10. Conclusions

At the core of this project is the realization that solid objects ranging in size from millimeters to kilometers can be assembled automatically into specified complex shapes using potential force fields.  Interesting shapes can be tailored using the standing waves of an unsteady potential force field. A multitude of objects can be made to simultaneously arrange themselves along specified surfaces. We have demonstrated this concept in microgravity flight and ground-based experiments. Tailored Force Fields (TFF) could work over a wide range of sizes and force fields. Specifically, this enables the primary goal of NASA’s HEDS Grand challenge: the development of “safe, fully self-sustaining integrated human and robotic presence in space and on other planets, independent from Earth and for indefinite periods of time”.

10.1 Conclusions reached in the Phase 1 project

  1. Tailored electromagnetic force fields enable massive automated construction at low recurring cost.
  1. Theoretical approaches to acoustic, optical and electromagnetic force fields have been unified into a common Rayleigh regime prediction capability.
  1. The use of resonators offers a large (3 orders of magnitude) increase in radiation force, and up to 7 orders of magnitude increase in trap stability.
  1. Acoustic shaping proven in flight and ground experiments.
  1. Optical trapping proven in microscopy.
  1. Microwave and radio wave TFF are efficient in solar-power usage for construction.
  1. Costing using a Space-Based Economy approach illustrated using the middle term radiation shield project.
  1. Quasi-steady magnetic fields enable telepresence-controlled construction of the radiation shield for human settlements near Earth.
  1. Overall cost becomes practical when lunar- and Space-based industries are included.
  1. Unlike exploration-focused government programs and isolated business plans for private ventures, a Space-Based Economy approach can unite public support for Space enterprise.
  1. As more business visions are enabled by the assurance of a massive market provided by the infrastructure project, the level of public funding needed comes down, even before tax revenues.
  1. Coherent plan needs to be articulated for developing a mutually-supportive network of economically-useful projects, with synergistic markets, risk evaluation and pricing.

10.2 Application Relevance

Previous conceptual studies of large human colonies away from Earth [1-2] have answered several of the concerns expressed by NIAC reviewers.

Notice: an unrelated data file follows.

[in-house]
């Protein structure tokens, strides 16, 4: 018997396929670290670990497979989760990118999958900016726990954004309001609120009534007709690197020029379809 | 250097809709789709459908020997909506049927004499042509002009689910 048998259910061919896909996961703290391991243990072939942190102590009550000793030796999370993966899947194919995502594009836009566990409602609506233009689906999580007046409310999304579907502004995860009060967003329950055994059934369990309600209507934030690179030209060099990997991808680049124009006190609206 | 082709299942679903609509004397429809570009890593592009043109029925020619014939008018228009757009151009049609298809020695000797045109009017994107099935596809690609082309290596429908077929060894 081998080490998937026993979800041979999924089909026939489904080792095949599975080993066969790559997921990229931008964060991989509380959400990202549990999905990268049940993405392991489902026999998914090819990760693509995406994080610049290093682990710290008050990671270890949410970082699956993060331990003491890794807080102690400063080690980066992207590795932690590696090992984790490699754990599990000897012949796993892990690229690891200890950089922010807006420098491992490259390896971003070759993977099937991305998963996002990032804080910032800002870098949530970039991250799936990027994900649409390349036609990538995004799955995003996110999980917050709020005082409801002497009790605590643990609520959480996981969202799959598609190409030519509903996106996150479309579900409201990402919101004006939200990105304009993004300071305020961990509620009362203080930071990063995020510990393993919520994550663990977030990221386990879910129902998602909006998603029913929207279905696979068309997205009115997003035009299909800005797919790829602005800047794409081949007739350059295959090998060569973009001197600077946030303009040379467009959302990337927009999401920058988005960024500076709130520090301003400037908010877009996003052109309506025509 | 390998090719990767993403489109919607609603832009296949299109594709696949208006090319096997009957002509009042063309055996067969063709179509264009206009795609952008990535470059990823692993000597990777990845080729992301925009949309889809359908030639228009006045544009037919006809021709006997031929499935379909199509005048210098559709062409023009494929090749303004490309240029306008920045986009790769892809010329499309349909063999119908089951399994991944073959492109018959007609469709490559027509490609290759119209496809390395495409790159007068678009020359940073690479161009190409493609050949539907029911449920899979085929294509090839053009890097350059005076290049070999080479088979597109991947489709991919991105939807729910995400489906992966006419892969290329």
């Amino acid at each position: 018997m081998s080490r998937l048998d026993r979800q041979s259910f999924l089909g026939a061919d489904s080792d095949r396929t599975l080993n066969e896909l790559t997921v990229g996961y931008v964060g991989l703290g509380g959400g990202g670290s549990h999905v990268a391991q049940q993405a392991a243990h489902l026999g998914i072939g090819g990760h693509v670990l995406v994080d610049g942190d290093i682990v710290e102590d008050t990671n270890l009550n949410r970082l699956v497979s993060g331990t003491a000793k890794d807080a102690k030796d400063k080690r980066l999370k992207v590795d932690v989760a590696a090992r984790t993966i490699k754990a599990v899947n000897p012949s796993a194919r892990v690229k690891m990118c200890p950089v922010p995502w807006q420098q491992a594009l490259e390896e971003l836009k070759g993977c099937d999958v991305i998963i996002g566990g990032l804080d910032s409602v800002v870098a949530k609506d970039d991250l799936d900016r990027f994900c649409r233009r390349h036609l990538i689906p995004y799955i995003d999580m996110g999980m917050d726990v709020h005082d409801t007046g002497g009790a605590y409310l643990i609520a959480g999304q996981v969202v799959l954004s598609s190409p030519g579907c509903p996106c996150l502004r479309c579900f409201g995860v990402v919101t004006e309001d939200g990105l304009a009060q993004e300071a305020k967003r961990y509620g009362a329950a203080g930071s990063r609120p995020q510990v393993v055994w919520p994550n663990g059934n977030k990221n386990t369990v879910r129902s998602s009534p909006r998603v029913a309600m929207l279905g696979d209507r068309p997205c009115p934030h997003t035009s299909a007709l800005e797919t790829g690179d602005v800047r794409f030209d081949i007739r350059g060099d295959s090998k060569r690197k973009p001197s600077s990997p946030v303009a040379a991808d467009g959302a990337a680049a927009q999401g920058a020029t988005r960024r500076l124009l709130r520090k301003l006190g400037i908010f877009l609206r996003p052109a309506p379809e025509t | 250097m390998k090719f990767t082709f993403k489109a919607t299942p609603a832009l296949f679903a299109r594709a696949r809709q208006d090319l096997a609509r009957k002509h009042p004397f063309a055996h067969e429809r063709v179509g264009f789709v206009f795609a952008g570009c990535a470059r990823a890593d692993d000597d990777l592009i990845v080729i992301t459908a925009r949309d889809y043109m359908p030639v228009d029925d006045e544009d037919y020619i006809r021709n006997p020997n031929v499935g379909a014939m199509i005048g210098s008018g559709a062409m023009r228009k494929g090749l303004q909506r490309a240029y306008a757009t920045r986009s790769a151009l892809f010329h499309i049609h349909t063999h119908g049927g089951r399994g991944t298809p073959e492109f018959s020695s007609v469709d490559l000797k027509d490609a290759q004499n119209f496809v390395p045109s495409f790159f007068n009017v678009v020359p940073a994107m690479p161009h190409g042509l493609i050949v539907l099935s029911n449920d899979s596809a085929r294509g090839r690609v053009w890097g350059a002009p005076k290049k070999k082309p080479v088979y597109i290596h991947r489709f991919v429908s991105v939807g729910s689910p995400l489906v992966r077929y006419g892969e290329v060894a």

Why think of  a Space-Based Economy at all?   Today’s Space programs are driven to miniaturization by the Launch Cost Barrier. Today’s generation must face the reality that only a few Government employees and billionaires will fly in Space in the next 20 years under present plans. Public support for the Space program appears to have peaked. Competing Mission Plans fight for a declining pool of Science dollars – destroying each other. Our solution [6-10] is in resonance with strategic planners [1-2,11] – a coherent, synergistic plan for a Space-Based Economy – one where the Suppliers, Raw Materials, Infrastructure, Manufacturers and end-users are all away from Earth, with little dependence on Earth for bulk materials.

Why Build Large Settlements in Space?   For the same reasons why humans quit living in caves or tents in the boonies, and move to big cities. Economies of scale. Scope for derivative / advanced professions. Co-location of essential facilities. Shared concern over problems – shared cost of solutions. Better living standards. The critical population size to make a Space colony viable as an economic entity is estimated to be in the several thousands [4]

Why not on a planetary surface?  There is no sense in commuting from the gravity well of the lunar surface if one’s job is, say, maintaining satellites or power plants in GEO. The main attraction of a lunar cave is protection from radiation – a problem being solved here.

Other findings:  Within a generation, the “unnatural” aspects of living in variable-gravity will have become “natural”.  Project times of 10-20 yrs and $100B budgets are acceptable – the ISS was started circa 1984 with completion scheduled for 2005, with total program cost [12]over $100B – with no promise of  rapid economic expansion in Space. We tie our project into a comprehensive plan for a Space-Based Economy.


Near-term: Acoustic
Mid-Term: L2 Habitat
Space Economy
Far-Term: Radio-Wave Construction